Dan: So, I'm almost...I think I've got the answer before I ask the question, but, so what's the greatest thing that people struggle with? Is it lack of system?
Matt: Well, it's not a lack of...well, it is lack of system, but what I tend to find is people tend to spend most of their time focusing on secondary systems. People tend to say “Oh, my CRM system has to spot on, my product has to be spot on, my compliance has to be spot on. The product delivery, the service has to be spot on.” and they focus on all these secondary systems but what seems to get neglected is the primary reason for a business success or failure, and that is the sales. The marketing, of course, which we've discussed at length, but also the sales.
Dan: And why is that, then? Why is that?
Matt: I think it's largely because within sales there's a stigma towards it. People think that they have to be manipulative or pressure people into doing something they potentially don't wanna do, and as a consequence it's become a little bit of a dirty word. If people say they're a salesperson, if you say “I work in the electricity industry,”, “Oh, what do you do?”, “I'm a salesperson,”, “Ooh, well, my electricity’s fine.”. They almost feel like they have to defend the reason why they're a salesperson, it's uncomfortable. There shouldn't be a stigma in my view. For me, if done correctly, right, you just follow through six milestones. I mean, Daniele, we've spoken a few times, and you actually told me that sales is about...
Dan: It's about serving people. And in fact it's interesting you mention that because that wasn't just a personal perception that I had about what a good salesperson does – it's a little bit of trivia here, but the word “selling” is actually derived from the word “sillus” (no idea how to spell, Google didn't help, sorry), which means “to serve”.
Matt: So, taking that concept, why is it all of a sudden we've gone from “I'm here to serve you,” to “I'm here to pressure and manipulate you into making a decision”. See, to me, those concepts aren't related, right. And when we look at marketing, yes, definitely, it helps to know that we have a product that a market, a part of a market, really wants. And sales is about delivering that. So sales gets a lot easier if the marketing is right. However, sales is about building a rapport, introducing a product, talking about an agenda, identifying a need, relating that need, or the features of your product, to the benefits for that customer. Telling them some stories about some people you've worked with in the past that had that same need or want, okay, or that same pain, that you really helped and it changed it for them. And then asking the customer to take the next step. To me, it's really that simple. And if we look at it from a volleyball analogy, because I know, Daniele, you're quite a fan of volleyball.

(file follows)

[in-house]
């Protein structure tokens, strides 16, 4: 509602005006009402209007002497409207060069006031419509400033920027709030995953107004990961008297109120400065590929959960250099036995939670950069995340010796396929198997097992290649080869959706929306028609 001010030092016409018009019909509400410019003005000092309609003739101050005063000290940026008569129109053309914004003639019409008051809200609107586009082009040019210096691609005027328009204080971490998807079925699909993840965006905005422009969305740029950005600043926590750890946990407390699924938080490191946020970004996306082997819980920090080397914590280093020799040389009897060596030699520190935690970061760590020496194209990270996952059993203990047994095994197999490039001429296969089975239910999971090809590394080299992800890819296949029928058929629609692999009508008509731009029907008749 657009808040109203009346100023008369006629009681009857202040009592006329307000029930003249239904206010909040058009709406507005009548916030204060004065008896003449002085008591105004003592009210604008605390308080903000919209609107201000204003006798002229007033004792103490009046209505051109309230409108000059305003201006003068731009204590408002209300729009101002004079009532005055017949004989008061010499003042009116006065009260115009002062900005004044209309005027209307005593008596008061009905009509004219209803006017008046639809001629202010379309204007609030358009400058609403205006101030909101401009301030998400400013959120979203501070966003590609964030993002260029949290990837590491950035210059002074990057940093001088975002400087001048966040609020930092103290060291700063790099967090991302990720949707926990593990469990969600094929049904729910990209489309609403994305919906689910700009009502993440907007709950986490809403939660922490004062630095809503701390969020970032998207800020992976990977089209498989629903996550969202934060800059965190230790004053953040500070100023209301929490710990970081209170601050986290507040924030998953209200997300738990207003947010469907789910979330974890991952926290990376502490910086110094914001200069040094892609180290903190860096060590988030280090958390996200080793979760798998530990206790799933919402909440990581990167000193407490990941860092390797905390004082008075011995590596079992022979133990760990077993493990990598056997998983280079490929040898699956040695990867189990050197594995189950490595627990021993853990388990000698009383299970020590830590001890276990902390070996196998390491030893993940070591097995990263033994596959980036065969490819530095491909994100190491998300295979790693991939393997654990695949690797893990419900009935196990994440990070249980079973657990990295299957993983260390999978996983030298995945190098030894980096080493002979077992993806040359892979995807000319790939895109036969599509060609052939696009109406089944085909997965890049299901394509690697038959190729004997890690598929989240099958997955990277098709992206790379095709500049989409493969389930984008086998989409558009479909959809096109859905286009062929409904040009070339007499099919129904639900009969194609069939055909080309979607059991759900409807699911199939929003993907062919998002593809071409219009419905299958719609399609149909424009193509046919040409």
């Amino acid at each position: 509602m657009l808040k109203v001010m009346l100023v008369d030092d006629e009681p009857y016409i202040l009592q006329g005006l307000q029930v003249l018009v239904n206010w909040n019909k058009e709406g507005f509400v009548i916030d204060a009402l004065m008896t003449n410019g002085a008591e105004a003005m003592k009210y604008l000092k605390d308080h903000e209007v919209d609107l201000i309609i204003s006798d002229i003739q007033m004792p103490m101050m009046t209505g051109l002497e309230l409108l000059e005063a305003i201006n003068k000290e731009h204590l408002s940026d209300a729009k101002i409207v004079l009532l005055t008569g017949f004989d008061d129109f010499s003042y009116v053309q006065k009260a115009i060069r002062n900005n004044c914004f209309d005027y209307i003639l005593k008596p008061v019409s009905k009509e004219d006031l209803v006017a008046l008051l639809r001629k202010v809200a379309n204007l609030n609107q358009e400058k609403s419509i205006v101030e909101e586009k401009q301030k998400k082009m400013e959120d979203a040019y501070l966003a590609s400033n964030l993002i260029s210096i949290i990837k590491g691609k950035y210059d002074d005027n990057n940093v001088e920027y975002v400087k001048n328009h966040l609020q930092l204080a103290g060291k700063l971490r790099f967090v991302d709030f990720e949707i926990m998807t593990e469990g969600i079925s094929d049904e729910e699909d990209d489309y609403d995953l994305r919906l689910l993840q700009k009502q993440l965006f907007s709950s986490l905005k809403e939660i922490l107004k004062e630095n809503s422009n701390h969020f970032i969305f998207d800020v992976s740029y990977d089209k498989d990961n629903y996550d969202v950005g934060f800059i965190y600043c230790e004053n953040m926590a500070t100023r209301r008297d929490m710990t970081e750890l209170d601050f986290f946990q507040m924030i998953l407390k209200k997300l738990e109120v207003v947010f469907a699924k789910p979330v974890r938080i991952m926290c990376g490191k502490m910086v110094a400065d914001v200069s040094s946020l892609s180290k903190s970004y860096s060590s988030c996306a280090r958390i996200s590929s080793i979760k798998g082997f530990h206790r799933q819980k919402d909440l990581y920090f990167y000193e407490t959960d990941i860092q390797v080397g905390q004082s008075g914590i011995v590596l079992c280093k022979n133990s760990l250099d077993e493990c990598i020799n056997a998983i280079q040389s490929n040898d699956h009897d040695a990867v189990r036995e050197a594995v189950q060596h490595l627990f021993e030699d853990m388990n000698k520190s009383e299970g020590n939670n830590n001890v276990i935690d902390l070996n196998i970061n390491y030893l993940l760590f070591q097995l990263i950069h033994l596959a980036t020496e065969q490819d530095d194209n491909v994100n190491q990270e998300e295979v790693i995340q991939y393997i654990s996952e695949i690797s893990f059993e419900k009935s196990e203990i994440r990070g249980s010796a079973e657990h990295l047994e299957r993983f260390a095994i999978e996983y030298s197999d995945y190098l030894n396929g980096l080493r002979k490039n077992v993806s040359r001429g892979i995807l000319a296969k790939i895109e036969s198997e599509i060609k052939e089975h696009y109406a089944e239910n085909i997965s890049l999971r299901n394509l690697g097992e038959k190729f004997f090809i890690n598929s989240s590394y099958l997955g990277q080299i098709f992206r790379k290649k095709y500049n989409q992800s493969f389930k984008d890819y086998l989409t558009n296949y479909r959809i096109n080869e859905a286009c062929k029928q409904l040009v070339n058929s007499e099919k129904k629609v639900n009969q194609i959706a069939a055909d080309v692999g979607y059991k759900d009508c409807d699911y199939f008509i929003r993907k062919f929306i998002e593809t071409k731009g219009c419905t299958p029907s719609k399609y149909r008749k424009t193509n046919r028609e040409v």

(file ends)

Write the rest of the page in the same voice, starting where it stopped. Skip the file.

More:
Dan: Oh, it's a great sport.
Matt: So what I wanna do is I wanna use a bit of conceptual understanding that people could get. So tell me about volleyball, Daniele, tell me the importance – when you've got a group of players, what's the role of, once the ball goes over the net, what's the format before they obviously do the spike at the end that gets them to...
Dan: And I'm pretty sure I know where you're going with this. For those of you that have watched volleyball, obviously, ultimately, the point is – the point of the game is to get the ball away from the opposition, but unlike tennis or table tennis the net is so high that strategically you've got to raise the level of the ball high so then you can apply the final powerful thrust. So perhaps there's some analogy there that before we can sell the product, we've got to raise interest.
Matt: Daniele, that's exactly right. When we look at the volleyball analogy it's a team sport that focuses on getting the ball from the initial stage and constantly hitting it up to a point where it's high enough for a team member to spike it down, okay. And what we're really trying to do, in sales, if we use the same methodology – and I'm gonna get a model up on the screen just to really explain to you – but if we can imagine, trust and rapport, it's really about breaking the ice and getting the ball up for the first time. Then what you're really doing is the second step, is you introduce yourself, what you're there to do, and the agenda of the meeting, and now all of a sudden the ball's a little bit higher. Now, I'm going to preface and say this is the easiest part, and by no means the part that gets the ball right upto the net. The most important part, and what I would say surpasses any other step, is the probing questions. Finding the unmet need. Now, we've spoken about the unmet need right through this process.
Dan: No surprise here, is there?